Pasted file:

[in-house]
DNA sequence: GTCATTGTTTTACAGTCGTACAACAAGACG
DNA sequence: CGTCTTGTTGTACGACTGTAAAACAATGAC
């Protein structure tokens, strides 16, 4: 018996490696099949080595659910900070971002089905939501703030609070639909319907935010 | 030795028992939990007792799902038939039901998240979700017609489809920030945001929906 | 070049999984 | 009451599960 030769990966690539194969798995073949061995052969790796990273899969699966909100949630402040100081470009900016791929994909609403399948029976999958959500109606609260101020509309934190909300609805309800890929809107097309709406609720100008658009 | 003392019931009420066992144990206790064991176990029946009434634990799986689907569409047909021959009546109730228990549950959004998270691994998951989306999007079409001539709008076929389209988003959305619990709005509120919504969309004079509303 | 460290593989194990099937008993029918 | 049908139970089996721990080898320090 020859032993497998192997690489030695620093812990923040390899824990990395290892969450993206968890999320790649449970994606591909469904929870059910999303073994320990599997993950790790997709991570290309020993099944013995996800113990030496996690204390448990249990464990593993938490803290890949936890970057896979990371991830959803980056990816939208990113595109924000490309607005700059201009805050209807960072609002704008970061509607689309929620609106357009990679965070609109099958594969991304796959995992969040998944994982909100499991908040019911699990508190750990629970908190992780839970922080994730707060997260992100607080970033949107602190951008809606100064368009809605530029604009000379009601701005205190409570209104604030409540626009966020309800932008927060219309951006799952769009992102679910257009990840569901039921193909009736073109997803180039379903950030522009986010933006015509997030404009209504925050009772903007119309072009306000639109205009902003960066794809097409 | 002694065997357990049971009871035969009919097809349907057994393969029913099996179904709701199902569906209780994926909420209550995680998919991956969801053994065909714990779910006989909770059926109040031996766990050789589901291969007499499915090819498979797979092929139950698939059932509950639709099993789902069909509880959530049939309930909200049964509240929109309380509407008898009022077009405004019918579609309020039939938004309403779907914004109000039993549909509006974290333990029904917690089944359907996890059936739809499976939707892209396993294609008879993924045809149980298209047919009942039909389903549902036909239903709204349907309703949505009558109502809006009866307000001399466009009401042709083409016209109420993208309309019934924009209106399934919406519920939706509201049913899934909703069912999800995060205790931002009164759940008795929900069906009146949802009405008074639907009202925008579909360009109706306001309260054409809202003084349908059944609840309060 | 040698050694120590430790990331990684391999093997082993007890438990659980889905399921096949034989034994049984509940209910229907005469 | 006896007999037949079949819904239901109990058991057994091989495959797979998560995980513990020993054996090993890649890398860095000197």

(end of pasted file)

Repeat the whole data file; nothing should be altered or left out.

[in-house]
DNA sequence: GTCATTGTTTTACAGTCGTACAACAAGACG
DNA sequence: CGTCTTGTTGTACGACTGTAAAACAATGAC
């Protein structure tokens, strides 16, 4: 018996490696099949080595659910900070971002089905939501703030609070639909319907935010 | 030795028992939990007792799902038939039901998240979700017609489809920030945001929906 | 070049999984 | 009451599960 030769990966690539194969798995073949061995052969790796990273899969699966909100949630402040100081470009900016791929994909609403399948029976999958959500109606609260101020509309934190909300609805309800890929809107097309709406609720100008658009 | 003392019931009420066992144990206790064991176990029946009434634990799986689907569409047909021959009546109730228990549950959004998270691994998951989306999007079409001539709008076929389209988003959305619990709005509120919504969309004079509303 | 460290593989194990099937008993029918 | 049908139970089996721990080898320090 020859032993497998192997690489030695620093812990923040390899824990990395290892969450993206968890999320790649449970994606591909469904929870059910999303073994320990599997993950790790997709991570290309020993099944013995996800113990030496996690204390448990249990464990593993938490803290890949936890970057896979990371991830959803980056990816939208990113595109924000490309607005700059201009805050209807960072609002704008970061509607689309929620609106357009990679965070609109099958594969991304796959995992969040998944994982909100499991908040019911699990508190750990629970908190992780839970922080994730707060997260992100607080970033949107602190951008809606100064368009809605530029604009000379009601701005205190409570209104604030409540626009966020309800932008927060219309951006799952769009992102679910257009990840569901039921193909009736073109997803180039379903950030522009986010933006015509997030404009209504925050009772903007119309072009306000639109205009902003960066794809097409 | 002694065997357990049971009871035969009919097809349907057994393969029913099996179904709701199902569906209780994926909420209550995680998919991956969801053994065909714990779910006989909770059926109040031996766990050789589901291969007499499915090819498979797979092929139950698939059932509950639709099993789902069909509880959530049939309930909200049964509240929109309380509407008898009022077009405004019918579609309020039939938004309403779907914004109000039993549909509006974290333990029904917690089944359907996890059936739809499976939707892209396993294609008879993924045809149980298209047919009942039909389903549902036909239903709204349907309703949505009558109502809006009866307000001399466009009401042709083409016209109420993208309309019934924009209106399934919406519920939706509201049913899934909703069912999800995060205790931002009164759940008795929900069906009146949802009405008074639907009202925008579909360009109706306001309260054409809202003084349908059944609840309060 | 040698050694120590430790990331990684391999093997082993007890438990659980889905399921096949034989034994049984509940209910229907005469 | 006896007999037949079949819904239901109990058991057994091989495959797979998560995980513990020993054996090993890649890398860095000197």